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spotlight: a Peek at Germany

Our wonderful friends Kev and Beck Peek had the amazing opportunity to backpack through Europe for a couple of weeks in late September.  

We know Kev & Beck from our College Station days and after the Peeks moved to Louisville for school, Becky and Beth worked together in Louisville.  Between the work, school, and Monday Night Dinner connections, the Peeks and Wilsons managed to become close, dear friends.

Beck has recently started catching up with her blogging, updating friends and family on the “Viva Europa Opportunity 2008” at their blog, A Peek at the Peeks.  

The second day of the great adventure, the Peeks had the sobering privilege of visiting a place that I think everyone who is able to visit Europe should go to … but I will let Beck explain:

Day two was spent at Dachau Concentration Camp.

We had visited the Holocaust Memorial Museum in Washington DC during the spring, which was a very moving & well-designed museum. But actually being on the grounds of where these terrible things took place was sobering. We couldn’t help but be reminded of the depravity of man (not just the Nazis but all of us) and how in need we all are of a savior in Christ.

This picture is of the entrance gate to the camp. It says “Work Shall Set You Free.”

It was an exhortation to the prisoners to work hard in hopes of earning their release but ended up just serving as a tantalizing mockery.

Beck’s commentary on her visit to Dachau reminds me of one of my favorite songs by Sufjan Stevens, “John Wayne Gacy, Jr.”  

In this haunting/chilling/disturbing song, Steven sings about Illinois’ most infamous serial killer.  The bulk of the song provide some of the details of Gacy’s childhood and also his crimes.

As you listen to the song for the first time, it is about the time that you realize what Stevens is singing about that you shudder and think, “why is this a song?”, that the song’s final lyrics are sung:

And in my best behavior 
I am really just like him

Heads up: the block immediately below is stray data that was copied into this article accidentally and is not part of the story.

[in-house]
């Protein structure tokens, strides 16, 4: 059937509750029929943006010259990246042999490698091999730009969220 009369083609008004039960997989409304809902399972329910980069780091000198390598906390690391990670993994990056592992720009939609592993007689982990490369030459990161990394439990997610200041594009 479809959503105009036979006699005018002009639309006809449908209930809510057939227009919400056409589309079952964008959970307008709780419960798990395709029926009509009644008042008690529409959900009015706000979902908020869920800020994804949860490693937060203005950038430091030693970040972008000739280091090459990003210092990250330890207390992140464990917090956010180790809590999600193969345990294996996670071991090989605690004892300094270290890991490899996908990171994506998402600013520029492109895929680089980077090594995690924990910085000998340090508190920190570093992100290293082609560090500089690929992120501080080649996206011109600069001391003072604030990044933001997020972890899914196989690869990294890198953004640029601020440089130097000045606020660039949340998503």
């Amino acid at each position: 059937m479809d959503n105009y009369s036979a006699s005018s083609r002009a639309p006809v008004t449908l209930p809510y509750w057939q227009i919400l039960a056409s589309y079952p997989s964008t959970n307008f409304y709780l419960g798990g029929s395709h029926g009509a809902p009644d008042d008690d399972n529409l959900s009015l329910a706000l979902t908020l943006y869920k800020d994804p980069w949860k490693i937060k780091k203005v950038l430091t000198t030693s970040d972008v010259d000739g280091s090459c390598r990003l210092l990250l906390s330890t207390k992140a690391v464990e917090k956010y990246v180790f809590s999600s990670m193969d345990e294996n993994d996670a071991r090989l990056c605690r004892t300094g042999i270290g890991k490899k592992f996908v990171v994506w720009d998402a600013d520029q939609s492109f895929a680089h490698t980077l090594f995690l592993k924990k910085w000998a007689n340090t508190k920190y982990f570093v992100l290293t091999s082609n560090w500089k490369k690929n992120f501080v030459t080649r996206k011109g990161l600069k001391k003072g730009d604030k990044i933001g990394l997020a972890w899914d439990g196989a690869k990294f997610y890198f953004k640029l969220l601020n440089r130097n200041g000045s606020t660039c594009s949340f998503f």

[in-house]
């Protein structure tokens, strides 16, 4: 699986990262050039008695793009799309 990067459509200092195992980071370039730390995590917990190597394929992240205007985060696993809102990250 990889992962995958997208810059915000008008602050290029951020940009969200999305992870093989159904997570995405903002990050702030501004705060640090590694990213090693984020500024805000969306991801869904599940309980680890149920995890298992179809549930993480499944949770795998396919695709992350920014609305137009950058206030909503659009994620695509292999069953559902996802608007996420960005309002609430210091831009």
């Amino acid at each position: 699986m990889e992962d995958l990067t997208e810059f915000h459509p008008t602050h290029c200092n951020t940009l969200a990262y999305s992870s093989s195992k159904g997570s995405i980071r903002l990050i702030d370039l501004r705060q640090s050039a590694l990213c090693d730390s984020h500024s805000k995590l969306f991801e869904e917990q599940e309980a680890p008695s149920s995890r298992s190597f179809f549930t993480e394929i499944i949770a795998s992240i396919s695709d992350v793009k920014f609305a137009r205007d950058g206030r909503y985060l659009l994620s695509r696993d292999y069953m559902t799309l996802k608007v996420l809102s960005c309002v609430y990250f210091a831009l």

Look beneath the floorboards 
For the secrets I have hid

The song is, ultimately, an expose of a sinner’s heart – a disturbing illustration of Jesus’ hard teaching in the Sermon on the Mount:

“You have heard that it was said to those of old, ‘You shall not murder; and whoever murders will be liable to judgment.’  But I say to you that everyone who is angry with his brother will be liable to judgment; whoever insults his brother will be liable to the council; and whoever says, ‘You fool!’ will be liable to the hell of fire.”

Stevens directs his listeners’ attention to the atrocious actions of John Wayne Gacy, not to glorify Gacy, or to excuse him, but the remind us that our hearts are guilty, too.  

Beck, thanks for recognizing that even in a place where the most horrific of horrific acts took place, that we cannot justify our own sin.  

Praise God that “the saying is trustworthy and deserving of full acceptance, that Christ Jesus came into the world to save sinners” (1 Tim. 1:15).

 

***Editorial Note: For the sake of clarity, in Matthew 5, Jesus is not making the statement that murder and harsh words are equally evil.  He is speaking to a people who pride themselves on keeping the letter of the Law (“Do not murder”), thinking that they are righteous because there is no blood on their hands, but they have missed the spirit of the Law.  According to the spirit of the Law, they are guilty for hating and reviling.

Recognizing our own sinfulness, our own guilt and unrighteousness according to the spirit of the Law, is an imperative.  

It must be noted (due to the sensitivity of subject matter included in this post) that drawing attention to our violation of the spirit of the Law by considering egregious violations of the letter of the Law, does in no way diminish the horrific nature of Gacy’s crimes or the indefensible atrocities committed against the Jewish people by Nazi Germany.

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